2018 April 2018 News

Keeping an eye on the oil patch from space

An analysis of radar images by a team of SMU geophysicists indicates that a large swath of the West Texas oil patch is heaving and sinking at an alarming rate. According to the researchers, two giant sinkholes near Wink, Texas, may just be the tip of the iceberg.

Two giant sinkholes near Wink, Texas, may be the tip of the iceberg, according to a new study that found alarming rates of new ground movement extending far beyond the infamous sinkholes.
That’s the finding of a geophysical team from SMU that previously reported the rapid rate at which the sinkholes are expanding and new ones are forming.
Now the team has discovered that various locations in large portions of four Texas counties are also sinking and uplifting.
Radar satellite images show significant movement of the ground across localities in a 4000-square-mile area — in one place, as much as 40 inches over the past two-and-a-half years, say the geophysicists.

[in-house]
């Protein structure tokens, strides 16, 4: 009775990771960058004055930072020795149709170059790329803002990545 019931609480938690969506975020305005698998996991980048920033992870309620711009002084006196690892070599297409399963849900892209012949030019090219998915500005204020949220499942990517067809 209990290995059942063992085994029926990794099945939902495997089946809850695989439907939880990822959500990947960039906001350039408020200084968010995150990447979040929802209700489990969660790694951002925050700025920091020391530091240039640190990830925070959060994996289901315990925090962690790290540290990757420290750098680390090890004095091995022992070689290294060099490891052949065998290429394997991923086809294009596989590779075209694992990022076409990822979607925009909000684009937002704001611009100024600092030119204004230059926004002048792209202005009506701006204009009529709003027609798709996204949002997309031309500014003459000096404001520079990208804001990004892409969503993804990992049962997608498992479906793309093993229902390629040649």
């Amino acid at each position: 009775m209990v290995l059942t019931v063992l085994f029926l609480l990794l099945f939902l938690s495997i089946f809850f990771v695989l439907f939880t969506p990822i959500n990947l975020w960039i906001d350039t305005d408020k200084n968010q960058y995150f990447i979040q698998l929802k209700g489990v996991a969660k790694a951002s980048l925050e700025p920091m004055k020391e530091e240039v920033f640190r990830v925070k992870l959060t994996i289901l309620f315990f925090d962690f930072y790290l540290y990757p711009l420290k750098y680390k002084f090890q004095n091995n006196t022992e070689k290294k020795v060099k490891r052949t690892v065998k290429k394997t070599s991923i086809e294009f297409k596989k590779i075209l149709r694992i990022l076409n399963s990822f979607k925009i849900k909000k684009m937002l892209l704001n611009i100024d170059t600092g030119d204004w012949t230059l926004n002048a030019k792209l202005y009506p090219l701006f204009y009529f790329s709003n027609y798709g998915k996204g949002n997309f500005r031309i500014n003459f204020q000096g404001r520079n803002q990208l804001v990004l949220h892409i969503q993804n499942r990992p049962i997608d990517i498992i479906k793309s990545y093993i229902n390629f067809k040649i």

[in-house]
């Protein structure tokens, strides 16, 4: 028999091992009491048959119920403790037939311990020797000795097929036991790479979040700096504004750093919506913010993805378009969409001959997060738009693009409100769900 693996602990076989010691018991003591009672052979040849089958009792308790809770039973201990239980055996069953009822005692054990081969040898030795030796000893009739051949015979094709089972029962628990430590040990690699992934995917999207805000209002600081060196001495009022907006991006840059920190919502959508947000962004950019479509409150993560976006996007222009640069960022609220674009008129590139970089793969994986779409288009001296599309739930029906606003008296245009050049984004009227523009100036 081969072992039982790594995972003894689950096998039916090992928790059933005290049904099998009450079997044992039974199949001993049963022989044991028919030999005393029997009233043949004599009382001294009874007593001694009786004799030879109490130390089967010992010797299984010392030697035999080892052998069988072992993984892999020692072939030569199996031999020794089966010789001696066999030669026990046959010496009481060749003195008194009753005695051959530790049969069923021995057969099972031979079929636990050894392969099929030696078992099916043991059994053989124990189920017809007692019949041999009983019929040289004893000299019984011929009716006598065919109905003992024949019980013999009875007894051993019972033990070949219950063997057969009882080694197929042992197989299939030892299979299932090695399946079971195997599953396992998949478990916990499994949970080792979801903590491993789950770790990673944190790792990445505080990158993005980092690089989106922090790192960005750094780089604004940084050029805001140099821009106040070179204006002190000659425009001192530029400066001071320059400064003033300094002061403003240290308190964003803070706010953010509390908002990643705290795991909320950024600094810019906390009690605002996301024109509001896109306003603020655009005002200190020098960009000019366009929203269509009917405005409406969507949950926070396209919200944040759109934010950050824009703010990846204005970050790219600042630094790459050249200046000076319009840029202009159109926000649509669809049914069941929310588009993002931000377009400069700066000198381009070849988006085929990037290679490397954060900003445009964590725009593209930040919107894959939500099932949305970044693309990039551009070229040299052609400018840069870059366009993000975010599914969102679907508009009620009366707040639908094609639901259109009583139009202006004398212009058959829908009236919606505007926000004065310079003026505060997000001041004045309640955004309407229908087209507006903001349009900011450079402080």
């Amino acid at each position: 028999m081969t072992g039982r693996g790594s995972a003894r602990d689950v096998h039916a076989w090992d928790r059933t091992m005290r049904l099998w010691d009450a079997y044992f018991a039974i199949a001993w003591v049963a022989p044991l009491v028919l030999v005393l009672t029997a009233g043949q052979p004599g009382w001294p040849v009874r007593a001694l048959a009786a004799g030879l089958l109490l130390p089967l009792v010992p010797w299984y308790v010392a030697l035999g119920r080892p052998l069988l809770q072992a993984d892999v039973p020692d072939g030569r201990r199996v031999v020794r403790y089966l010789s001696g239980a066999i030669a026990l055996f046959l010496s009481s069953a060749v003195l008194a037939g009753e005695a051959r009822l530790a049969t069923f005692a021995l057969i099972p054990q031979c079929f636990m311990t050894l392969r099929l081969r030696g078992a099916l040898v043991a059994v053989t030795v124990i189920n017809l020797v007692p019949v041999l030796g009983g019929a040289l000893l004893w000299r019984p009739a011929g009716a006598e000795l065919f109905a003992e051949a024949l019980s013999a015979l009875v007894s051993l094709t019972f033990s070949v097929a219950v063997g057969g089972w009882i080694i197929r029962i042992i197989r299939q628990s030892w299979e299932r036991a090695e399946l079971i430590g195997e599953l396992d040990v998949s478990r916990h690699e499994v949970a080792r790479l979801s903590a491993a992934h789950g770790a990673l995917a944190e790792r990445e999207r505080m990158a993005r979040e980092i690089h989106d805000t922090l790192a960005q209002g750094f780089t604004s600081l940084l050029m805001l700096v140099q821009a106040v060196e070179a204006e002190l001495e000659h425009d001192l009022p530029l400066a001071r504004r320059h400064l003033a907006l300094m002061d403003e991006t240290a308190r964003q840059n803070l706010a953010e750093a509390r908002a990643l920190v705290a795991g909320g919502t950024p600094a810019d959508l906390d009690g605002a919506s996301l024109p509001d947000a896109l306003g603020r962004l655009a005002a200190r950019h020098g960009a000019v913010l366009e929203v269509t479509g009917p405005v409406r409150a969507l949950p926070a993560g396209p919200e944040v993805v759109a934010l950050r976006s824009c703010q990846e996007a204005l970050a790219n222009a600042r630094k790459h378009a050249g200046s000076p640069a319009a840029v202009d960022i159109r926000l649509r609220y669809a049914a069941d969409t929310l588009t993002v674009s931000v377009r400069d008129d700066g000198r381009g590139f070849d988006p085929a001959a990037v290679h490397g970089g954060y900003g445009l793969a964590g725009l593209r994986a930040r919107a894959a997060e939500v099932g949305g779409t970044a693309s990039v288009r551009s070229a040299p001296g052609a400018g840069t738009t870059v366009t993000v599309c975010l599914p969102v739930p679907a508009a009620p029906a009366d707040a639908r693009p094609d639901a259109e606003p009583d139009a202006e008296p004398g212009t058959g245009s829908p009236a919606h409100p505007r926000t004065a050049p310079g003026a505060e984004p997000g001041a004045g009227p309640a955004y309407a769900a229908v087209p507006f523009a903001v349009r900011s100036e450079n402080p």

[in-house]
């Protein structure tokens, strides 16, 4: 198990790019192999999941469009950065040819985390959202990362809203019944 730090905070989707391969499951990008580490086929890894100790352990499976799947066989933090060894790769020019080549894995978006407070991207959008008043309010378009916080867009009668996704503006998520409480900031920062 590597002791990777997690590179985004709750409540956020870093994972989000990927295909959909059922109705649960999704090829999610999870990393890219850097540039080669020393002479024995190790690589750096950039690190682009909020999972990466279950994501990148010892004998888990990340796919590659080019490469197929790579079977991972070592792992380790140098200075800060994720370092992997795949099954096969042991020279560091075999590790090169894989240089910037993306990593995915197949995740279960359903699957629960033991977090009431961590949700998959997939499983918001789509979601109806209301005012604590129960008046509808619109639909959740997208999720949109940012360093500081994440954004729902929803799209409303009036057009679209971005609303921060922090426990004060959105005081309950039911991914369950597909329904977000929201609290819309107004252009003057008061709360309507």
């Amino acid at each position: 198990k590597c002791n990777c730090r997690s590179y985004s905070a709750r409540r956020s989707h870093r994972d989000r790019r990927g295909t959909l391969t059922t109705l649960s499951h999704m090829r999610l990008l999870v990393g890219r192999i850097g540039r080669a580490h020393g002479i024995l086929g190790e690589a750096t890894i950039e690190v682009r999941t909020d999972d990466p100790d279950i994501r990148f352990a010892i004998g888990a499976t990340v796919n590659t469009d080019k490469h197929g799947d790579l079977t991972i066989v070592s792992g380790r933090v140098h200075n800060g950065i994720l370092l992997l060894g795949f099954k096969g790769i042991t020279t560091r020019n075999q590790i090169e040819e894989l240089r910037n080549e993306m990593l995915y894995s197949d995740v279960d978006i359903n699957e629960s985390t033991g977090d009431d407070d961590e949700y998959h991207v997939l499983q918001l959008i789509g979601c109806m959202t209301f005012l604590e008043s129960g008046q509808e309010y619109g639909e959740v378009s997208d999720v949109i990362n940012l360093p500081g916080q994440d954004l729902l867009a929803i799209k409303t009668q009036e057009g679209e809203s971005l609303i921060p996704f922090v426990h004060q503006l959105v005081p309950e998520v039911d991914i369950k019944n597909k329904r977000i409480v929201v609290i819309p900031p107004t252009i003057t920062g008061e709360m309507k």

“The ground movement we’re seeing is not normal. The ground doesn’t typically do this without some cause,” said geophysicist Zhong Lu, a professor in the Roy M. Huffington Department of Earth Sciences at SMU and a global expert in satellite radar imagery analysis.
“These hazards represent a danger to residents, roads, railroads, levees, dams, and oil and gas pipelines, as well as potential pollution of ground water,” Lu said. “Proactive, continuous detailed monitoring from space is critical to secure the safety of people and property.”
The scientists made the discovery with analysis of medium-resolution (15 feet to 65 feet) radar imagery taken between November 2014 and April 2017. The images cover portions of four oil-patch counties where there’s heavy production of hydrocarbons from the oil-rich West Texas Permian Basin.
The imagery, coupled with oil-well production data from the Railroad Commission of Texas, suggests the area’s unstable ground is associated with decades of oil activity and its effect on rocks below the surface of the earth.
Read more at SMU Research.

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